Students taught by traditional methods are less likely to contemplate dropping out of university, according to a new study.
The paper, published in the journal Teaching in Higher Education, used data from an institutional survey to look at the academic experiences of those who withdraw early from university.
“We found that students who said they were taught mainly based on lectures, the traditional model, were less likely to contemplate withdrawing early from university,” according to Oliver Webb, educational developer at the University of Plymouth and a co-author of the paper.
The research, which looked at the experiences of 1,170 students surveyed at one UK university, also showed that there was a direct correlation between contemplating withdrawal and actual withdrawal, which backed up previous studies’ findings, Dr Webb said.
He added that he found it surprising that students were more likely to stay if they were given more traditional teaching methods, “as you would have thought that more contemporary approaches to teaching would mean people were less likely to drop out”.
Recently there has been a surge in universities and teaching leaders exploring new approaches to learning, such as through the “flipped classroom” and blended learning. Advocates say that students absorb knowledge better via these methods, rather than simply sitting in a lecture theatre.
“It could be to do with the expectations people have when they arrive at universities,” Dr Webb told Times Higher Education. “Students who arrive expecting the traditional lecture-based approach might find more active methods of participation a bit of a shock to the system.”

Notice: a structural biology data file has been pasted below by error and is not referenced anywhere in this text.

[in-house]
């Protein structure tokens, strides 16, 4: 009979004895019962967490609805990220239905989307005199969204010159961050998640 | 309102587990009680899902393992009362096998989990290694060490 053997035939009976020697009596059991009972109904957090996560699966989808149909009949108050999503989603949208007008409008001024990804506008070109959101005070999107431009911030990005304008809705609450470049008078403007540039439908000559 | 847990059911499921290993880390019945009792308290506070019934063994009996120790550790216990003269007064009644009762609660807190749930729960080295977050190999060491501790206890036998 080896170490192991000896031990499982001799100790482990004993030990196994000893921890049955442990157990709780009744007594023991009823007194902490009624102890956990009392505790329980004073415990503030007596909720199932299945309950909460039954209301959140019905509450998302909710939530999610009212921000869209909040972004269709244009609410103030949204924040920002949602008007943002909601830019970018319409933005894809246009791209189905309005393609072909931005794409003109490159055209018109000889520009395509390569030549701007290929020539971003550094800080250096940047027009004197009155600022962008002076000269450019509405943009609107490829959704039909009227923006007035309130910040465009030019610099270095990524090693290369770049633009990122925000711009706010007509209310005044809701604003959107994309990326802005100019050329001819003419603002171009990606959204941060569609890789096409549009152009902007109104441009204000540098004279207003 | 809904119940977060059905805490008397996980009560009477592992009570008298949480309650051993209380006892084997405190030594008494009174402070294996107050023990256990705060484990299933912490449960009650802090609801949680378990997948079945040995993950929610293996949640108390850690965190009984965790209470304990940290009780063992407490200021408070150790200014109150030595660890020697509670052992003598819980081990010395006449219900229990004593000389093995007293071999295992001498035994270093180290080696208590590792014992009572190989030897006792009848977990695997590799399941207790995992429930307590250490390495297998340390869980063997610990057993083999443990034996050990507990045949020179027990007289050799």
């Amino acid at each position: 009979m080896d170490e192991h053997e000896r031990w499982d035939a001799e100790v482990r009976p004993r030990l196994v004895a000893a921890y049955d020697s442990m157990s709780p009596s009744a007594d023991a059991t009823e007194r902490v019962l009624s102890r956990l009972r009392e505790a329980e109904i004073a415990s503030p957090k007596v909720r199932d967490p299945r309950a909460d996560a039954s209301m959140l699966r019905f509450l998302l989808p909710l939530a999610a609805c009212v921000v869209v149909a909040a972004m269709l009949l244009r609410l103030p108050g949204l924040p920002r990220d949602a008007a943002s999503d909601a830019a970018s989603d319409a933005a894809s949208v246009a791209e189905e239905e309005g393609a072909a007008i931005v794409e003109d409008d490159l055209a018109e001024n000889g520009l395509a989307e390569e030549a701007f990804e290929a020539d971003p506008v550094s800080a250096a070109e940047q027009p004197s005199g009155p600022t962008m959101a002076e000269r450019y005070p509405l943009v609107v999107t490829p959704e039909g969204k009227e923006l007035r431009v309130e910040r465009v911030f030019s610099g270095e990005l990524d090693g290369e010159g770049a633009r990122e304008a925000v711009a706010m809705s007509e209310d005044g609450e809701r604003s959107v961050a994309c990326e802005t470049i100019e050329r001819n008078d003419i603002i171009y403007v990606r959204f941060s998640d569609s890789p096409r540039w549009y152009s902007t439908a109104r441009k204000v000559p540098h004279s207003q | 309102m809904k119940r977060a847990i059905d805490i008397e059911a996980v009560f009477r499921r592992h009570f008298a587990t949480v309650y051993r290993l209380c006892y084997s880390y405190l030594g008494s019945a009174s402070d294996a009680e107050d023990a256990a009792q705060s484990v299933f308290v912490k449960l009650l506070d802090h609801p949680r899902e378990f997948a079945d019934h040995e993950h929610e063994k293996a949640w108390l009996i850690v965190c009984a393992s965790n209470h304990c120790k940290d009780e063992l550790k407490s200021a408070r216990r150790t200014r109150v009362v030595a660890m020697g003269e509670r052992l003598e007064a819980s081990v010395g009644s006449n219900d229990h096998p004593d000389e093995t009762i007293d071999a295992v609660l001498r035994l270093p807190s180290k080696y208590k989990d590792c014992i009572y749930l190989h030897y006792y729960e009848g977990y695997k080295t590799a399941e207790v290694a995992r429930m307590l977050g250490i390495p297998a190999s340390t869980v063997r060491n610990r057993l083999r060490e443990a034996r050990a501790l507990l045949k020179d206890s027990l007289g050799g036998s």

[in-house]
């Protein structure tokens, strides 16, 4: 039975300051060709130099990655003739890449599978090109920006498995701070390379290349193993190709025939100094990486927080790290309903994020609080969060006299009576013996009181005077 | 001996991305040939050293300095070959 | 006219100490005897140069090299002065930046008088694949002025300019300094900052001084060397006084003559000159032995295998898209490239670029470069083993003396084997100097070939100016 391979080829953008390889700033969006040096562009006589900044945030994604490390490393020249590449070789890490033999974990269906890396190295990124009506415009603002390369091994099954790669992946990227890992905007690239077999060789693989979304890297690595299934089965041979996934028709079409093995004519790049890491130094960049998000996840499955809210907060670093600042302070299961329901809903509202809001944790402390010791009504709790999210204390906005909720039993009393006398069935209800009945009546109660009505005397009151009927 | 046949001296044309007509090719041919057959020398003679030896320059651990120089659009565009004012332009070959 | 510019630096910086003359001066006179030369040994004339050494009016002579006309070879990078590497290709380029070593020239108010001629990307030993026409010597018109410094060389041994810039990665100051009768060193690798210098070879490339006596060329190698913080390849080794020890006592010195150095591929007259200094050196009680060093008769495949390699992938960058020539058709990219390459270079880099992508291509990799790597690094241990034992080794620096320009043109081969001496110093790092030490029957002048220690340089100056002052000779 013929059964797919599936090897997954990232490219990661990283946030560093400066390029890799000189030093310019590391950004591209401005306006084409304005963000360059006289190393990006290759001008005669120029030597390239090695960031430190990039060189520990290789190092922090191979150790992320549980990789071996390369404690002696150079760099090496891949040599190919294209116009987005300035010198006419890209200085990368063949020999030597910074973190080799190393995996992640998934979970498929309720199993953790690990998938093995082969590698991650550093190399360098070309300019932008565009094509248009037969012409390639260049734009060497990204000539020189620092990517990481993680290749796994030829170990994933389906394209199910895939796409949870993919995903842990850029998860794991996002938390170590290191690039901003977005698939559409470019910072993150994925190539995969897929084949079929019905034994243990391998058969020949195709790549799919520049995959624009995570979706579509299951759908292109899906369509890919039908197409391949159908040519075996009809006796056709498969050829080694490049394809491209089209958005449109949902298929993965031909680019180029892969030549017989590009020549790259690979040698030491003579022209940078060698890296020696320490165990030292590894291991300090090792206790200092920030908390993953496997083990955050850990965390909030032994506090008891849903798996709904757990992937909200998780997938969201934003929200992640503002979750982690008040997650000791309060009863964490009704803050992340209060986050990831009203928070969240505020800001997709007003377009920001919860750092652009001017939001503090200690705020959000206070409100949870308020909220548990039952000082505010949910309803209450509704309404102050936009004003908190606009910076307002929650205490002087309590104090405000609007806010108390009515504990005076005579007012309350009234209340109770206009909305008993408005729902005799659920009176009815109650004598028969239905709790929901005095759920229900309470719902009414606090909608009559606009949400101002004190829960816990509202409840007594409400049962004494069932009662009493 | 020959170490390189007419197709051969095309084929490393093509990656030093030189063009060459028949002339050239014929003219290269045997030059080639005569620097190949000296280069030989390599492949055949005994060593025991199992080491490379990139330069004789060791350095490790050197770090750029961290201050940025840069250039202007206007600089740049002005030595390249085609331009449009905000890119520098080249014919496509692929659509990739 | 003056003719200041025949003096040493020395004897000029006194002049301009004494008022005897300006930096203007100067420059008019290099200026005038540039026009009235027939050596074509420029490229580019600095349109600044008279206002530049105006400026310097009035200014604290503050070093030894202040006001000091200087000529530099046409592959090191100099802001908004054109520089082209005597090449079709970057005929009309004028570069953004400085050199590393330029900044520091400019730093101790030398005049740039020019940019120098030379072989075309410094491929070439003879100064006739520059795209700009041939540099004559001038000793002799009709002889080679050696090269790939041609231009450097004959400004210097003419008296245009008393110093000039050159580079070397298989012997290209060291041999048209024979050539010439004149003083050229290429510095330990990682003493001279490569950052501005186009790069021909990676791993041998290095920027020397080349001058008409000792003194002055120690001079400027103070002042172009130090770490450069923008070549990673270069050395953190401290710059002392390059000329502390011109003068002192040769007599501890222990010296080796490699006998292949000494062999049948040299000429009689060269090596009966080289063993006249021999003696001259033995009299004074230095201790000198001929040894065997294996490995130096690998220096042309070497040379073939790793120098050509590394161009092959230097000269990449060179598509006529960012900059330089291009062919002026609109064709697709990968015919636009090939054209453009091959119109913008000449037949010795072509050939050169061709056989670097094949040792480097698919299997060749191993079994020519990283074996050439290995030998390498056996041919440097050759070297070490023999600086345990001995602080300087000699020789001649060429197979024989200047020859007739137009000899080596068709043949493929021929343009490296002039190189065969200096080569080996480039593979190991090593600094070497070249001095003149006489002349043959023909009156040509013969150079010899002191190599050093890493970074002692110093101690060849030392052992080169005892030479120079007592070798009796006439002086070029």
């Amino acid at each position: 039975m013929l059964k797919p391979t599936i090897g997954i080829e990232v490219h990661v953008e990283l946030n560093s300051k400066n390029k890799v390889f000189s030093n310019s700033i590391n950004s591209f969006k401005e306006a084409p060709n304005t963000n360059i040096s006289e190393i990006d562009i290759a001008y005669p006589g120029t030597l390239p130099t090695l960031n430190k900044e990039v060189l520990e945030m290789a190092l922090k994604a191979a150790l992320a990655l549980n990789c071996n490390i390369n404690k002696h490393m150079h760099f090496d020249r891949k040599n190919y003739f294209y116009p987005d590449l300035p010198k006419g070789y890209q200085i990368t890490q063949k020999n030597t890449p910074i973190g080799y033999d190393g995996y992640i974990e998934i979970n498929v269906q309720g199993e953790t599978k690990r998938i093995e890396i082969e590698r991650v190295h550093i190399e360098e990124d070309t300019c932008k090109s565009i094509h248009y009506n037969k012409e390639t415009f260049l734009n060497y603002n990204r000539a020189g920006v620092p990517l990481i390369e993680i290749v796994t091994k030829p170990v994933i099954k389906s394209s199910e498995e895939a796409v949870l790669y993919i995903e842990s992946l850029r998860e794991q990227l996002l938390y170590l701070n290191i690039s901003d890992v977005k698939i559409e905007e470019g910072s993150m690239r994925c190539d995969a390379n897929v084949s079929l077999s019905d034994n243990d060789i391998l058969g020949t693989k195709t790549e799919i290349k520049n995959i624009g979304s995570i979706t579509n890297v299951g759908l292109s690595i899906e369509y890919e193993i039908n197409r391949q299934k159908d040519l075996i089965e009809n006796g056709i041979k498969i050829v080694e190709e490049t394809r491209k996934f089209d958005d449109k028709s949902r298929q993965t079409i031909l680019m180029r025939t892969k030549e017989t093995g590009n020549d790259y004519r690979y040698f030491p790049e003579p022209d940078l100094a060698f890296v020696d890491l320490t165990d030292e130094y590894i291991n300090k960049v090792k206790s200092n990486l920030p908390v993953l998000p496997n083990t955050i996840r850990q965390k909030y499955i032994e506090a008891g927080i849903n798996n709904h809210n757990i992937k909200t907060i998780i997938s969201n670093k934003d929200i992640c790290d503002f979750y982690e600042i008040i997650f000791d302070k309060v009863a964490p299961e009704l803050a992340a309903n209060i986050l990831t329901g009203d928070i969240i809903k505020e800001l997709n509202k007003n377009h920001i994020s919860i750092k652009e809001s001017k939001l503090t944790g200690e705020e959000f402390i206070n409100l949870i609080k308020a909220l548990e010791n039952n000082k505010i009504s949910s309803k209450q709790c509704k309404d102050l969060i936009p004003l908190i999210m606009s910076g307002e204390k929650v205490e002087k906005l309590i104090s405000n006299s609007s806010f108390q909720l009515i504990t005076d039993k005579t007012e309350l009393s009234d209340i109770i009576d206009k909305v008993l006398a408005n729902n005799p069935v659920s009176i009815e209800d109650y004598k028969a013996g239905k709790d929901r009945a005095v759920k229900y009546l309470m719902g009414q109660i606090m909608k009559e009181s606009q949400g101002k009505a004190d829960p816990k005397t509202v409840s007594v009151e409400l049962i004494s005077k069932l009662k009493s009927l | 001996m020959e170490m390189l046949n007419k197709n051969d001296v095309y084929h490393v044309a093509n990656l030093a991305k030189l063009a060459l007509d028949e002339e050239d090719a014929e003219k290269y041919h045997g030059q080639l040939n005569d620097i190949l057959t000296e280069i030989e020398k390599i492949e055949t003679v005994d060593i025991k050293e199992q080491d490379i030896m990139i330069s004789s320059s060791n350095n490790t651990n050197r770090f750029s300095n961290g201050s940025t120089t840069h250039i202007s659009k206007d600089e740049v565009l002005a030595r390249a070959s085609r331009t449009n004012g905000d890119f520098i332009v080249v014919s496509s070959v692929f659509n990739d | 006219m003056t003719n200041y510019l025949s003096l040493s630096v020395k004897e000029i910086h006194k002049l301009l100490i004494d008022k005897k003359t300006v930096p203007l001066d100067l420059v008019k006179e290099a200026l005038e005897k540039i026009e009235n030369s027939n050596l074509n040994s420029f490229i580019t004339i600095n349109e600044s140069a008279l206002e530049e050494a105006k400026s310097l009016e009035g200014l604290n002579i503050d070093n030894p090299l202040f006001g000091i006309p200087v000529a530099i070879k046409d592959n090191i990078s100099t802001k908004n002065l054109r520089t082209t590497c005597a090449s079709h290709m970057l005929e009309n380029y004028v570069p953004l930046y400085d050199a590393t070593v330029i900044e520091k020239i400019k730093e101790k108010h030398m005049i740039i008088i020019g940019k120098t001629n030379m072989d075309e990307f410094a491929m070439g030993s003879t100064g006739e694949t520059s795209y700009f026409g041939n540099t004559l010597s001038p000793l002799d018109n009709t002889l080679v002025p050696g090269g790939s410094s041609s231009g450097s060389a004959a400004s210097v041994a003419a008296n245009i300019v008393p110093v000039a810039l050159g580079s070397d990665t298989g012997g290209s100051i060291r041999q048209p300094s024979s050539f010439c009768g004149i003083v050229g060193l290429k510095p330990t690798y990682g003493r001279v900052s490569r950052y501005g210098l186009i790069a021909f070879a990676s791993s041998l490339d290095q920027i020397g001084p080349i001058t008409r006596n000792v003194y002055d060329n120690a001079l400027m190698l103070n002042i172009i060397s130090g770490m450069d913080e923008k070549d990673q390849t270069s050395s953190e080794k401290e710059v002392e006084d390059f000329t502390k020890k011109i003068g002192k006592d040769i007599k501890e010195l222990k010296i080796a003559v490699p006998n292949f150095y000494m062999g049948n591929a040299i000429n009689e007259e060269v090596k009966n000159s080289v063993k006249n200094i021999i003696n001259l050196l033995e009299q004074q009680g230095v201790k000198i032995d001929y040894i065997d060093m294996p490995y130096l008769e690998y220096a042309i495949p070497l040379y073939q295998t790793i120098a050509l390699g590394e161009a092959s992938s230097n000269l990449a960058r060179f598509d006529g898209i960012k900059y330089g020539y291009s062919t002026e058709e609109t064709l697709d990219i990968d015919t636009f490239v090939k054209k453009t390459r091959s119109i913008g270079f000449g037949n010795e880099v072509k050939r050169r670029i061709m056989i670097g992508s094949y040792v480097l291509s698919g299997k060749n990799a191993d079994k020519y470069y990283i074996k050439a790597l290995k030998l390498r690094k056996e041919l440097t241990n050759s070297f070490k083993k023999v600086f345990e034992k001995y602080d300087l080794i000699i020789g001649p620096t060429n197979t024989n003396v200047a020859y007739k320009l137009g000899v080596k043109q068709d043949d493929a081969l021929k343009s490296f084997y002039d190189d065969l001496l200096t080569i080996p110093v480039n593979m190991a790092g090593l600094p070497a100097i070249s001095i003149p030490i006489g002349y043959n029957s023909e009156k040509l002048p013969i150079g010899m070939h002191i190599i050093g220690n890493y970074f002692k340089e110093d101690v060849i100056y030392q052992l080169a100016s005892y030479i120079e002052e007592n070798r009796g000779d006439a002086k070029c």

Usually studies about early withdrawal from higher education focus on social and demographic factors, such as gender, race and geographic region. But Dr Webb said that this research wanted to take advantage of a large institution-wide study, which gave researchers the ability to look at the academic experience and the link to early withdrawal.
The study also found that low levels of one-to-one contact with teaching staff were linked to students contemplating withdrawal. Although students had strong opinions on large class sizes and perceptions of personal tutoring support, these were not found to correlate to early withdrawal.
The findings highlight the difference between personal tutoring and one-to-one interaction with teaching staff, Dr Webb said. “It seems that it is course related discussions that students want, to help them refine their understanding and knowledge, and I’m not sure that a lot of universities are quite hitting that: we’ve got teaching through large lectures and personal tutoring, but we need something in the middle,” he said.
This suggests that “a different model of delivery, where we try to get lots of one-to-one contact that can sit alongside the continued use of large lectures, would be useful”, Dr Webb added.